29 August 2006

Cannibalism in Congo

The remains of two brutally murdered military observers, Major Safwat al Oran, 37, (Jordan) and Captain Siddon Davis Banda, 29, (Malawi), serving with the United Nations Organization Mission in the Democratic Republic of the Congo (MONUC) are recovered from Mongwalu, Democratic Republic of the Congo.

But in May, two United Nations military observers stationed in northeastern Congo at an outpost near Bunia, a town not far from Beni, were killed by a local tribal militia. The peacekeepers' bodies were split open and their hearts, livers and testicles taken -- common signs of cannibalism. Battles for control of Bunia last spring, waged between the Lendu tribe and their rivals, the Hema, left more signs. To follow the U.N.'s news bulletins about Congo is to come across lines like this: ''Mayi-Mayi militiamen accused of cannibalism were disarmed last weekend in the Haut Lomani District'' in the country's southeast. And in a recently released report, U.N. investigators documented 12 incidents of cannibalism during the failed rebel advance on Beni -- by an army from yet another region of the country -- that overtook Amuzati's family late last fall.

More in-deph information from the above story

Sunday August 17, 2003
The Observer

They knew it could happen. The two middle-ranking officers, observers with the United Nations mission in Congo, had already warned their headquarters. They called again saying: 'Get us out of here - we're going to get killed.'

Drunken, red-eyed youths and heavily armed children high on marijuana fingered their weapons, flashed their knives. They hungrily peered in on the two unarmed volunteers in a remote outpost of the $2 million-a-day mission to Congo.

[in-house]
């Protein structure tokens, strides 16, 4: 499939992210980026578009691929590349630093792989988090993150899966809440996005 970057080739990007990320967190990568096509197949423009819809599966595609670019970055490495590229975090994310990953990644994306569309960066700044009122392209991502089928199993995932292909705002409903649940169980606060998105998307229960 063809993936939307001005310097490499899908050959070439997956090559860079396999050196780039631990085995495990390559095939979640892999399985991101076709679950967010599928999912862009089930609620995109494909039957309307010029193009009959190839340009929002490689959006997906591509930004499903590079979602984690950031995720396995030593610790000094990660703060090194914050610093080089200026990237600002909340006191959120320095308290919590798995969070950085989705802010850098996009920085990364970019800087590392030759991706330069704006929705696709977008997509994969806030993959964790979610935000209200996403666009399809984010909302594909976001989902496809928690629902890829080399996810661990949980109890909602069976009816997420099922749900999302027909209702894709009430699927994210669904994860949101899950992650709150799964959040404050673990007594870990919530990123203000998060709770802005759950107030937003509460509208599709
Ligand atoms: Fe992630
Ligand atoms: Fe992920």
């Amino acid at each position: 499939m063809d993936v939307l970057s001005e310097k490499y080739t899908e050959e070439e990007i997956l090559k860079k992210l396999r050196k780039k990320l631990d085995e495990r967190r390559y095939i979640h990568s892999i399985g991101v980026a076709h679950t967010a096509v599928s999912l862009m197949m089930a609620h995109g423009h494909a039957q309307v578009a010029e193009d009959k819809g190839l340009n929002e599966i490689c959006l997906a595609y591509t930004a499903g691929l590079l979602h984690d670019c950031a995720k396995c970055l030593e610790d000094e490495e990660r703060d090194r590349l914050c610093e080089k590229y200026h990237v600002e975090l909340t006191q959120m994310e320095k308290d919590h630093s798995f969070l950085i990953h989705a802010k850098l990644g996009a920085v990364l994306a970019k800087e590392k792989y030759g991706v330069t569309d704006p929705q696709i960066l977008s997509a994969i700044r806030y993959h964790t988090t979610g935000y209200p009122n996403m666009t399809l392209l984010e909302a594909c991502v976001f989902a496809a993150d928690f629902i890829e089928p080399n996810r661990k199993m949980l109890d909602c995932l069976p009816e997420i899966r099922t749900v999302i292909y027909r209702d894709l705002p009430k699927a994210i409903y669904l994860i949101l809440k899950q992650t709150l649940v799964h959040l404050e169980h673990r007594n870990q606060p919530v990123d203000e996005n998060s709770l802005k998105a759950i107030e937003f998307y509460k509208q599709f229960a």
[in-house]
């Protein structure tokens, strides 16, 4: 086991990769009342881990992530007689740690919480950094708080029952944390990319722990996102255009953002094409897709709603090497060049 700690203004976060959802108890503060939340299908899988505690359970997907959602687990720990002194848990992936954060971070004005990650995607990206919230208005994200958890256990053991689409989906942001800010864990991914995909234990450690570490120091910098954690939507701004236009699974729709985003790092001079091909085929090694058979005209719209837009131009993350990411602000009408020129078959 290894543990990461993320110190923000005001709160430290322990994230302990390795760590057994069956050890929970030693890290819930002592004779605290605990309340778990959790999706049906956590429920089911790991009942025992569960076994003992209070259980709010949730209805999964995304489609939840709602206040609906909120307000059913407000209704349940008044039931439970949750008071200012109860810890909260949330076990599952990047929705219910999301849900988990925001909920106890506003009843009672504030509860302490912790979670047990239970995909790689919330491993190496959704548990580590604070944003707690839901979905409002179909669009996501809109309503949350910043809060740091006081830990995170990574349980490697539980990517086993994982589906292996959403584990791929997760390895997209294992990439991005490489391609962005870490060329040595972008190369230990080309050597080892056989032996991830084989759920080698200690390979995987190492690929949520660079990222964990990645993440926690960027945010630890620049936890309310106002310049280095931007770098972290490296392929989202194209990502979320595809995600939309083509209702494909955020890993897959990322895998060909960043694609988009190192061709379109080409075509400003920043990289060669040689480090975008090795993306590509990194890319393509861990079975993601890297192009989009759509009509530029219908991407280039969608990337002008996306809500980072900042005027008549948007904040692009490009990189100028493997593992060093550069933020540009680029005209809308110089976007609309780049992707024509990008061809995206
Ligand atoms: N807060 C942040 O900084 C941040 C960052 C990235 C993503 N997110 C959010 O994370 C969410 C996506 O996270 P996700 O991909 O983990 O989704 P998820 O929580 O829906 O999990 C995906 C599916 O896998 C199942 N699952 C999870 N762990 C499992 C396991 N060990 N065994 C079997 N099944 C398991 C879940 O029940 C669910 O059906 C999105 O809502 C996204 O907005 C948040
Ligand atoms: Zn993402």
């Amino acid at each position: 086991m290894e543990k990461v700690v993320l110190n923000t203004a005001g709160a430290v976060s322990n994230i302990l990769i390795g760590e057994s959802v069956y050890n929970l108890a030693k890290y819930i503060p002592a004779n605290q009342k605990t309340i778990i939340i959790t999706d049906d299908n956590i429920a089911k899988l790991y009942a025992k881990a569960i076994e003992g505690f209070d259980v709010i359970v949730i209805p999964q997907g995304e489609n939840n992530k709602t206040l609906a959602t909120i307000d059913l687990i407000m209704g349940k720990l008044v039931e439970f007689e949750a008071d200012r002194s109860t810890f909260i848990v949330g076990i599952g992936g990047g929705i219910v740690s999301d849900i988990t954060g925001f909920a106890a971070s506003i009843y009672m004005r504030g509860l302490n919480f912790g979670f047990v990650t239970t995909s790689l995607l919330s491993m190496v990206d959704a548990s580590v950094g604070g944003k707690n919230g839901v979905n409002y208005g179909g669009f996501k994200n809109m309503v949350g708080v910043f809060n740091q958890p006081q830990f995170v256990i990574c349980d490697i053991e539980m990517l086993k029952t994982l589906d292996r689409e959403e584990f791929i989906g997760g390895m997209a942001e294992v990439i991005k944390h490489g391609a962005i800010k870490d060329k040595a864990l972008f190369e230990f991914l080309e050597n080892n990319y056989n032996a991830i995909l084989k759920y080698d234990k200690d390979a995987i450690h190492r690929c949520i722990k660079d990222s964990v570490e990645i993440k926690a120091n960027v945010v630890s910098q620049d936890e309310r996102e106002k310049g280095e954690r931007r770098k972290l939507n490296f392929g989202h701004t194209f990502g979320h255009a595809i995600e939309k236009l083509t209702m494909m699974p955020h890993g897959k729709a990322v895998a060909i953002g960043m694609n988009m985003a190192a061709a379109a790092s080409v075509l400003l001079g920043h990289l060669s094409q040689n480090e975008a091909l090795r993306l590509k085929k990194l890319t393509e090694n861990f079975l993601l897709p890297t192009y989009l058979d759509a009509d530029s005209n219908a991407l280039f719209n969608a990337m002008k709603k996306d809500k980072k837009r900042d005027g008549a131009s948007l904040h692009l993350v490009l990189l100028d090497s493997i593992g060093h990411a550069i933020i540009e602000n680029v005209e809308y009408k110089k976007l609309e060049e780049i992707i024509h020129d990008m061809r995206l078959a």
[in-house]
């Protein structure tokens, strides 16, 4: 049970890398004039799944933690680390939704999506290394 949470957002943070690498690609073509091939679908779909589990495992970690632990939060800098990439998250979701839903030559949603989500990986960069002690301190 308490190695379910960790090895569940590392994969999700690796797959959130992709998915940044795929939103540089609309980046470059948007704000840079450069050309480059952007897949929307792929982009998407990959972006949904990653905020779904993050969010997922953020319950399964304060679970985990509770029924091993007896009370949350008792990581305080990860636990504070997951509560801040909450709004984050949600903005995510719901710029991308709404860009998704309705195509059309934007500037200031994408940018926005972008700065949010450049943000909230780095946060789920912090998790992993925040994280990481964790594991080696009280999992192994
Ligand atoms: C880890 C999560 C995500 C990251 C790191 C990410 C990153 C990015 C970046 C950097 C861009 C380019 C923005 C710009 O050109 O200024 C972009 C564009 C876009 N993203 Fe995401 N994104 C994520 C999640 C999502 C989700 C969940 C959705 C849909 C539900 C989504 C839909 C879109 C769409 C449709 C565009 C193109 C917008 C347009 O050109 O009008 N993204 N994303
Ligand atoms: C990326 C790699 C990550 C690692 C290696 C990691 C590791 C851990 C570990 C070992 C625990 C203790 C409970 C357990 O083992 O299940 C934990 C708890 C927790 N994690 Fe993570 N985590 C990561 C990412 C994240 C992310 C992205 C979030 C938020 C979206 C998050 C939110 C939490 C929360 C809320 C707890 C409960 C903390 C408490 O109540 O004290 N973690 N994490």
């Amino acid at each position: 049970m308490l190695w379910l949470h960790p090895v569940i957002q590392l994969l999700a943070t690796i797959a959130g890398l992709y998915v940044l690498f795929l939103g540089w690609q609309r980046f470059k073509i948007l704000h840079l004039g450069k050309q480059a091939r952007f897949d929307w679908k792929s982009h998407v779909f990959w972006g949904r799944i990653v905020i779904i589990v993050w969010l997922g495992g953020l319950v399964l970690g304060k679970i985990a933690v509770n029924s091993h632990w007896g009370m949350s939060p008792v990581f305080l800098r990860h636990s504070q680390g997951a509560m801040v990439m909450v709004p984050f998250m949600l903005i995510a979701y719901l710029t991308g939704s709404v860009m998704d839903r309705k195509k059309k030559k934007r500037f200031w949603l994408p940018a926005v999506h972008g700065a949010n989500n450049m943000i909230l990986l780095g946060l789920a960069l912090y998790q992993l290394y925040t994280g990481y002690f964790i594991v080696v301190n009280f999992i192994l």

Major Safwat al Oran, 37, from Jordan, and Captain Siddon Davis Banda, 29, from Malawi, waited patiently. For six days they strained their hearing and searched the skies for a UN helicopter. It was only a 35-minute ride from its heavily guarded base. They locked themselves in their little compound knowing there was no way they could drive to safety in Bunia about 30 miles away, through the militia.

Their pleas for rescue increased in urgency. They began to fear the incredible - that the UN would not get to them in time. The Lendu militia, like their enemies the Hema, have a well-earned reputation for cannibalism. They began to inch closer.

The helicopter did eventually turn up. It picked up the major and the young captain - but by then they were rotting in a ditch.

Someone had burnt them with cigarettes, and cut out their brains, hearts, livers and testicles. 'Our assumption is that at least parts of these men were indeed eaten,' said a senior UN source involved in the internal inquiry into why the unarmed officers were left to die.

No inquiry has been conducted into why the Democratic Republic of Congo, a country the size of Western Europe, has been abandoned like those two UN officers.

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